Evidence for L1-associated DNA rearrangements and negligible L1 retrotransposition in glioblastoma multiforme

Patricia Carreira, Adam D Ewing, Guibo Li, Stephanie N. Schauer, Kyle R Upton, Allister C. Fagg, Santiago Morell, Michaela Kindlova, Patricia Gerdes, Sandra R Richardson, Bo Li, Daniel J Gerhardt, Wang Jun, Paul Brennan, Geoffrey J. Faulkner

Research output: Contribution to journalArticlepeer-review

Abstract

Background
LINE-1 (L1) retrotransposons are a notable endogenous source of mutagenesis in mammals. Notably, cancer cells can support unusual L1 retrotransposition and L1-associated sequence rearrangement mechanisms following DNA damage. Recent reports suggest that L1 is mobile in epithelial tumours and neural cells but, paradoxically, not in brain cancers.
Results
Here, using retrotransposon capture sequencing (RC-seq), we surveyed L1 mutations in 14 tumours classified as glioblastoma multiforme (GBM) or as a lower grade glioma. In four GBM tumours, we characterised one probable endonuclease-independent L1 insertion, two L1-associated rearrangements and one likely Alu-Alu recombination event adjacent to an L1. These mutations included PCR validated intronic events in MeCP2 and EGFR. Despite sequencing L1 integration sites at up to 250x depth by RC-seq, we found no tumour-specific, endonuclease-dependent L1 insertions. Whole genome sequencing analysis of the tumours carrying the MeCP2 and EGFR L1 mutations also revealed no endonuclease-dependent L1 insertions. In a complementary in vitro assay, wild-type and endonuclease mutant L1 reporter constructs each mobilised very inefficiently in four cultured GBM cell lines.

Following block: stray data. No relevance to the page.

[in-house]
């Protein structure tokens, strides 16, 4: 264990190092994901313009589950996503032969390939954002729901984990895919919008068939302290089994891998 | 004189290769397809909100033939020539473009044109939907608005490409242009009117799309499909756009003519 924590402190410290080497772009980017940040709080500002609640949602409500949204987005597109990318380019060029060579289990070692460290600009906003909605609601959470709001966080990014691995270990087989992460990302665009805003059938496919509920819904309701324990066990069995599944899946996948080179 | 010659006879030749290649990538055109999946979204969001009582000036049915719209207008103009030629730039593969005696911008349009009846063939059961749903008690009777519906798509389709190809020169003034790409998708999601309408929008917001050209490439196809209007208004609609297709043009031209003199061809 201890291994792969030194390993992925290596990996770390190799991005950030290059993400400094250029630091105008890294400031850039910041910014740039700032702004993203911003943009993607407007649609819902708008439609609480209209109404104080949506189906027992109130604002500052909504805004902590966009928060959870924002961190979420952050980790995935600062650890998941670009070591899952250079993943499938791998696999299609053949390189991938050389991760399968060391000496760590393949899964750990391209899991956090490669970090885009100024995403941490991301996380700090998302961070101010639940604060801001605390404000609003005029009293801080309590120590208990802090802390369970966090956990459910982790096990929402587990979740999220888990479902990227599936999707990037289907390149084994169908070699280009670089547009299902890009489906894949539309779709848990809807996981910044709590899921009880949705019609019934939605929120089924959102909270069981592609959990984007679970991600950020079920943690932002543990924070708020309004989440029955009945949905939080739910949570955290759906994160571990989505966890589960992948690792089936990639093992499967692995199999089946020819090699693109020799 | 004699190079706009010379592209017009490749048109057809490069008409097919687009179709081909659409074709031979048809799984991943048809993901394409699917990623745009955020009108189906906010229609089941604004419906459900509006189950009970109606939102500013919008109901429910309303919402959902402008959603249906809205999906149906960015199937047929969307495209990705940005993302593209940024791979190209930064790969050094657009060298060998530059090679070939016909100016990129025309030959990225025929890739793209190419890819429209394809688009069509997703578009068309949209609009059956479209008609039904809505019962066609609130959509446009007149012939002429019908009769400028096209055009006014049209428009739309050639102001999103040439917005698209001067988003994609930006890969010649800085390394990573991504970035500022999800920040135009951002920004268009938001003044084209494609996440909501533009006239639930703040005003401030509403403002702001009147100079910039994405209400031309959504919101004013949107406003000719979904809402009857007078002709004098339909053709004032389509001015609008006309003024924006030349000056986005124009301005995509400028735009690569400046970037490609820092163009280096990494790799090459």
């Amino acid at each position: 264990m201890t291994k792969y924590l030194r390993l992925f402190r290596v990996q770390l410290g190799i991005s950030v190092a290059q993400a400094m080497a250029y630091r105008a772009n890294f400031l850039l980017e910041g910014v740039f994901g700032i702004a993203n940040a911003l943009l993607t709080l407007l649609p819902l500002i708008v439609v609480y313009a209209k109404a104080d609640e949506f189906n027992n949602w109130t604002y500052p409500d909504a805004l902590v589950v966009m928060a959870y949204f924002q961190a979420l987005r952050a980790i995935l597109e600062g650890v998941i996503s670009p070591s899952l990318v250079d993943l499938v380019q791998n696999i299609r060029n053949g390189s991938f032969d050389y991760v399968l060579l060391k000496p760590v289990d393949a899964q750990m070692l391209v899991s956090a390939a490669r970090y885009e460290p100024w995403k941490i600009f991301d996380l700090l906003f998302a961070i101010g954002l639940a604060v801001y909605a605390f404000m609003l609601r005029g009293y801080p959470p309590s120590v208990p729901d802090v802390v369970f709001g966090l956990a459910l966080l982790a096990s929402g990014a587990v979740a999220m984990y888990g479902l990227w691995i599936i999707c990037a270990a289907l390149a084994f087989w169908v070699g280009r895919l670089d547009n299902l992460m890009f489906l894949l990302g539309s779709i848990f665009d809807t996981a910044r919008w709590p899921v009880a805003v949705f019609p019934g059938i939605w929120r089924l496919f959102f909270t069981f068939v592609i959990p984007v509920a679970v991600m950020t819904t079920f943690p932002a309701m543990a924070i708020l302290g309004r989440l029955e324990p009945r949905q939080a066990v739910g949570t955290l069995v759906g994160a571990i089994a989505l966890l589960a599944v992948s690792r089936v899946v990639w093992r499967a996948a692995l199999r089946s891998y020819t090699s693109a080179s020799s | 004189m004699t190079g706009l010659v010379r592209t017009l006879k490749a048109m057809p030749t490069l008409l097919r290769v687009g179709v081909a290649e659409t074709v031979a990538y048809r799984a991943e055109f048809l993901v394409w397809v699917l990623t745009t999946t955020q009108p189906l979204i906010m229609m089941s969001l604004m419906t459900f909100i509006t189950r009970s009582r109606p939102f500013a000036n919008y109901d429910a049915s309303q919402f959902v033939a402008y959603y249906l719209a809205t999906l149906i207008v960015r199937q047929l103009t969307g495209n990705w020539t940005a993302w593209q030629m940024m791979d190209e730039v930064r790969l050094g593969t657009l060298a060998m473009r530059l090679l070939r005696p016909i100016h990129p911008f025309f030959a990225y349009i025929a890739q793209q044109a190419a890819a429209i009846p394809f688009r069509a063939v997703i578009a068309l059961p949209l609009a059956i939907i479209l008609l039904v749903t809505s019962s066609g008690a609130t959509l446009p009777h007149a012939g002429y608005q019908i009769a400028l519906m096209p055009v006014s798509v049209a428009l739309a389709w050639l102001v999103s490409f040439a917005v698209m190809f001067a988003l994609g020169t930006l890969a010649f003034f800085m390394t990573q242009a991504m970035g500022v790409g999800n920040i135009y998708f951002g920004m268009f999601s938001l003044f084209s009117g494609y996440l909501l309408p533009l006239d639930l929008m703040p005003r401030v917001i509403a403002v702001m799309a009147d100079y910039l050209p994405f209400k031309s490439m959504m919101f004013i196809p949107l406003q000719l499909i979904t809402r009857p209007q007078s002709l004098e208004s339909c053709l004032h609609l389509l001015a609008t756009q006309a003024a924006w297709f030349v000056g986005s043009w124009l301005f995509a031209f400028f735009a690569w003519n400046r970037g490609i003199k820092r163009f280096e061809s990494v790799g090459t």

Conclusions
These experiments altogether highlight the consistent absence of canonical L1 retrotransposition in GBM tumours and cultured cell lines, as well as atypical L1-associated sequence rearrangements following DNA damage in vivo.
Original languageEnglish
JournalMobile DNA
Early online date11 Nov 2016
DOIs
Publication statusE-pub ahead of print - 11 Nov 2016

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